Report: South Africa’s Math, Science Education Worst Globally

South Africa received news this week that no country wants to hear. The 2014 World Economic Forum (WEF) Global Information Technology Report was released, tabbing the African republic as having the worst education quality in the world.

However, the South African Department of Basic Education (DBE) has rejected the report, saying that is neither “credible or accurate” in a press release issued on June 2.

The report of the World Economic Forum global report on Information Technology is unfortunate. The report is not a credible or accurate reflection of the state of education in South Africa. This report falsely insinuates that South Africa’s mathematics and science education is ranked as the worst in the world. The DBE rejects this finding as it is based purely on the opinions or perceptions of selected executives.

The WEF report does not base its research on any actual tests or assessments done by learners, they do not in any way interact with learners in the system or any credible education institutions to get their data. This perception index is based on interviews conducted with business sector executives and reflects nothing more than their personal perceptions.

In truth, the report never mentions actual students or test scores, but focuses on the following categories:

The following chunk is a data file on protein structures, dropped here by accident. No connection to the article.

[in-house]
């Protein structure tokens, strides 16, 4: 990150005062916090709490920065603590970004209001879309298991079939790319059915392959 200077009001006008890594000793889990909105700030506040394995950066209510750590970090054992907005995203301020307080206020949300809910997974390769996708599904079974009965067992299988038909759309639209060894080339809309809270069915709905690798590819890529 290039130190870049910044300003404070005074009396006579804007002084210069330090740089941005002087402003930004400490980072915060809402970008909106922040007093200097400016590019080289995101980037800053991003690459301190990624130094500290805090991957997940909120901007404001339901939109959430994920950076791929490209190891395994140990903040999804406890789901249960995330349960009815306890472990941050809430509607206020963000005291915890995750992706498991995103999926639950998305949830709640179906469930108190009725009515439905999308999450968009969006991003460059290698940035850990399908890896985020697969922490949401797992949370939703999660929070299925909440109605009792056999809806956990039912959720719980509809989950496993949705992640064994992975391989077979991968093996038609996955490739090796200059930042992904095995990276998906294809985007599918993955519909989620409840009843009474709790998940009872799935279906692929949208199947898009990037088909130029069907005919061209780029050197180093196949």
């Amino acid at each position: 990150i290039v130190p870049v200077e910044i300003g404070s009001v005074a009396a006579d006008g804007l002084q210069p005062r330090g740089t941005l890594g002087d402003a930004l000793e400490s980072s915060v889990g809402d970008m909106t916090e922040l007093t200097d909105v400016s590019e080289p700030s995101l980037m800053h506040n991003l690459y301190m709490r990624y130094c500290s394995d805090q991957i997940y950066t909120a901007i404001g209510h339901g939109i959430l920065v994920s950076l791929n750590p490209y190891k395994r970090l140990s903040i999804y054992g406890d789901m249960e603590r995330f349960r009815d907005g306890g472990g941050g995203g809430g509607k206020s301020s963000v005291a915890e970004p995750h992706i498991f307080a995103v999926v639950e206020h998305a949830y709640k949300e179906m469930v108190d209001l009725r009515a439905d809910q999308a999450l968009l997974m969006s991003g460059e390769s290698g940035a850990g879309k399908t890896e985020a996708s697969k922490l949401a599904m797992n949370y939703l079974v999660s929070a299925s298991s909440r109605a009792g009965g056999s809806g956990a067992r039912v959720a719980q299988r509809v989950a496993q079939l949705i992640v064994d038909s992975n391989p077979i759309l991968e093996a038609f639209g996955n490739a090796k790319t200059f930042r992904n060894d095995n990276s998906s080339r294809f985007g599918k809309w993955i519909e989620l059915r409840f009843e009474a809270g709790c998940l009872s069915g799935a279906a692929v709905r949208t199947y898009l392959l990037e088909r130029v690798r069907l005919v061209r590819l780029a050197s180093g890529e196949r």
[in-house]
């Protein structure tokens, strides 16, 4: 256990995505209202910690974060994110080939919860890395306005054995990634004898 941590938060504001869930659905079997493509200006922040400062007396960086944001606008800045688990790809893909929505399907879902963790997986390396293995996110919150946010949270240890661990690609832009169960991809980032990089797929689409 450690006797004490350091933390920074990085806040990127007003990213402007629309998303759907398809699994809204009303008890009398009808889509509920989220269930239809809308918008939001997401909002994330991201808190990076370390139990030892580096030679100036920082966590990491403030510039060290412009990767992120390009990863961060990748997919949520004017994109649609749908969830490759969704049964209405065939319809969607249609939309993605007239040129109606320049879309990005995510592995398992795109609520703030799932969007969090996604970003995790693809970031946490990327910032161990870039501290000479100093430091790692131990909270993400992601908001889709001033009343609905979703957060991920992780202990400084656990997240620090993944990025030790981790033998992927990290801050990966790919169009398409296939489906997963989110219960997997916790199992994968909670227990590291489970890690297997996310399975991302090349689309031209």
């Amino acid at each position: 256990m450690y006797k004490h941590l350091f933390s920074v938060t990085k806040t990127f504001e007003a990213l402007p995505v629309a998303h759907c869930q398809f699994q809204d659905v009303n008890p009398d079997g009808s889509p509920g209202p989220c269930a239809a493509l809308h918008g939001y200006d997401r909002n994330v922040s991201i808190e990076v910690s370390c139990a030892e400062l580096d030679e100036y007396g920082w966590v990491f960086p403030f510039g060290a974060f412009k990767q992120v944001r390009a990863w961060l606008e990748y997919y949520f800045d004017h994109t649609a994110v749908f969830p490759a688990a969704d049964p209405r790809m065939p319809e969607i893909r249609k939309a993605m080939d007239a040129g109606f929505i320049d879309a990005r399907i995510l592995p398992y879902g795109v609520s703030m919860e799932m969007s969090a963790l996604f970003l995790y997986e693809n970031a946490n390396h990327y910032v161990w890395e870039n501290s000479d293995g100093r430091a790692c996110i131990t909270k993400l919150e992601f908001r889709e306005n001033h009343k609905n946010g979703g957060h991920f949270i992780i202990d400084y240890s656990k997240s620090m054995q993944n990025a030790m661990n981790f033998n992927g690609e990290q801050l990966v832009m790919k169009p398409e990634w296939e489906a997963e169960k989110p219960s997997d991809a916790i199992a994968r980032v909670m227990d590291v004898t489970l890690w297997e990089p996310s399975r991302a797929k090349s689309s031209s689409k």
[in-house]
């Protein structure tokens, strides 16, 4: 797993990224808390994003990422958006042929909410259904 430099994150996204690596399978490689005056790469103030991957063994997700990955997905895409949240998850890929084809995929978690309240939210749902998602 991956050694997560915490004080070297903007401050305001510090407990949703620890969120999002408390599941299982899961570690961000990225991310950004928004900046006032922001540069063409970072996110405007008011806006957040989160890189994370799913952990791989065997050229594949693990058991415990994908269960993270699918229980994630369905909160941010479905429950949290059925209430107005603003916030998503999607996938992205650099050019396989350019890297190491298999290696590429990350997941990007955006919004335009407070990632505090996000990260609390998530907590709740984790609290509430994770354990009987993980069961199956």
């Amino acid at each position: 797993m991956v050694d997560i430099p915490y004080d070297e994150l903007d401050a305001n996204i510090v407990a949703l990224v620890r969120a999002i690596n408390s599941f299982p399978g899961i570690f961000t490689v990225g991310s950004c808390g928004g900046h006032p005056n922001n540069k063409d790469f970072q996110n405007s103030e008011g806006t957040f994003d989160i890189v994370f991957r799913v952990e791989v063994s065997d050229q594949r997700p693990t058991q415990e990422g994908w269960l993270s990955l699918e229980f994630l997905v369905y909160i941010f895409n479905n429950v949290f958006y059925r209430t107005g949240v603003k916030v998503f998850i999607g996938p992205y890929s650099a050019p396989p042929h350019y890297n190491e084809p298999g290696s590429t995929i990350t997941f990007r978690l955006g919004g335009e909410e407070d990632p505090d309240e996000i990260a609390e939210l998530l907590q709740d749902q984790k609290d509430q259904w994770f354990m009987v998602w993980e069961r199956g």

• Quality of educational system
  • Quality of math & science education
  • Secondary education gross enrollment rate
  • Adult literacy rate
Out of 148 ranked countries, South Africa was rated 146th in quality of educational system and 148th in quality of math and science education. The country has a 28% secondary education enrollment rate and 76% of its adults are literate, according to the WEF report.
In its rebuttal, the DBE said its improvement over the past decade in the Trends in Mathematics and Science Studies (TIMSS) show that it is one of the rapidly improving countries in the world.
South Africa’s improvement in mathematics of 67 TIMSS’ points between 2002 and 2011, or 7 points per year on average, is among the steepest seen by any TIMSS participant. Only Ghana has seen a steeper improvement over this period. Our improvement is comparable to that experienced by Brazil in the last decade, probably the fastest and most consistent improvement in any international testing system in recent years.
In terms of math and science quality of education, African nations comprise six of the worst 12 countries in the world. 
In its mission statement, the WEF report states that it “provides an assessment of networked readiness, or how prepared an economy is to apply the benefits of information and communications technologies (ICTs) to promote economic growth and well-being.”
A year ago, Koos Bekker, the CEO of South African multimedia giant Naspers, said that his home country was damaging its own economy by not developing enough engineers and other tech-minded young people.

In November 2013, Naspers CEO Koos Bekker warned that South Africa’s poor education system is hurting Internet developments and investments in the country by not developing enough engineers to drive the country forward:

“To get an engineer you need a kid who is enthused about mathematics, and is prepared to study engineering at university. Regrettably our education system is so poor it simply does not yield the mathematics geniuses we need to go to university to become engineers.”

Wednesday
06 4, 2014
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